The Supplemental Nutrition Assistance Program, also known as SNAP, is the federal anti-hunger program, which helps 45 million low-income Americans a year obtain an adequate diet. As an entitlement, SNAP is available to anyone who qualifies and is extremely important in assisting families during economic downturns. SNAP has experienced a large growth in caseloads since 2007, which demonstrates the need for this program in compensating during temporary periods of unemployment or other financially difficult times.
To be eligible for SNAP, families must meet three criteria:
1) Monthly income generally must be at or below 130 percent of the poverty line for a three-person family.
2) Monthly net income, or income after deductions are applied for items such as high housing costs and child care, must be less than or equal to the poverty line.
3) Assets must fall below certain limit depending on households with or without an elderly or disabled member.
SNAP assists more than 93 percent of households with incomes below the poverty line and helped to keep 4 million people out of poverty in 2010. However the average benefit amount an individual receives with SNAP is about $4.46 a day, which alone is not enough for maintaining a nutritious diet. For example, in Washington, D.C. the average cost of a meal is $3.41, so for three meals a day, an individual’s total food cost for the day would be $10.23; SNAP benefits would fall short by $5.77 a day. Other less-nutritious alternatives can be more affordable and accessible, which adversely compromises the health of poor and low-income families. The food insecurity rate in Washington, D.C. is 16.5% which translates to 99,490 people who lack access to enough food. These circumstances are not unique to Washington D.C., to learn about the cost of food and food insecurity in your state- check-out Feeding America’s virtual map.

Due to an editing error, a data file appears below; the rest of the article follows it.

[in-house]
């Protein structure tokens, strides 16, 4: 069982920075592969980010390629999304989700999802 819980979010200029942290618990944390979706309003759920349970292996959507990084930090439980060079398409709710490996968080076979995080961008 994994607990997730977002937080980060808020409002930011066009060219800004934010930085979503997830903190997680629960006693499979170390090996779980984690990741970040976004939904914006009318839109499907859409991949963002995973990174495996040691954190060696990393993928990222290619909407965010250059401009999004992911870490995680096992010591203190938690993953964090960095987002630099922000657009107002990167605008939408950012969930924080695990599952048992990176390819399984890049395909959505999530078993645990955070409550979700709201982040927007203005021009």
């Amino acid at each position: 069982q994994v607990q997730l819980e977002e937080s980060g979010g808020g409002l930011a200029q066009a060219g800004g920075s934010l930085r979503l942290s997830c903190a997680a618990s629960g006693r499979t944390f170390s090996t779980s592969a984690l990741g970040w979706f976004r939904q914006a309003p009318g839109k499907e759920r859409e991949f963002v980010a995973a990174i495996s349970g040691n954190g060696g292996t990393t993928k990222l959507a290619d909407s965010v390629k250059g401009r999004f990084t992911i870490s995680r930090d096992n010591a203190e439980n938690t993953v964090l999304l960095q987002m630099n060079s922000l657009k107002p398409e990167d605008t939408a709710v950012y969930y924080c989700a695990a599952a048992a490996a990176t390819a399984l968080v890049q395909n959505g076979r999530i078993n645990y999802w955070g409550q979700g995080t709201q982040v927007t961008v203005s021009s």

Children, the elderly, and the disabled make up 64 percent of total SNAP recipients, demonstrating the importance of the program in preserving the well-being of the most vulnerable. According to the nonpartisan Congressional Budget Office, the proposed $4.5 billion cut to SNAP will reduce a family’s monthly benefit by $90, dropping the average benefit to $2.06 a day. In Washington, D.C., an additional $58,396,850 would be needed to continue to provide support to food insecure people at the current level. CBO also states that an additional component of the proposed food bill would prevent 1.8 million people per year from receiving benefits by reducing categorical eligibility. For state policymakers – considering ways to meet the need of families who are food insecure is an important responsibility. A strong safety net can prevent an increase in food insecurity and families from going hungry.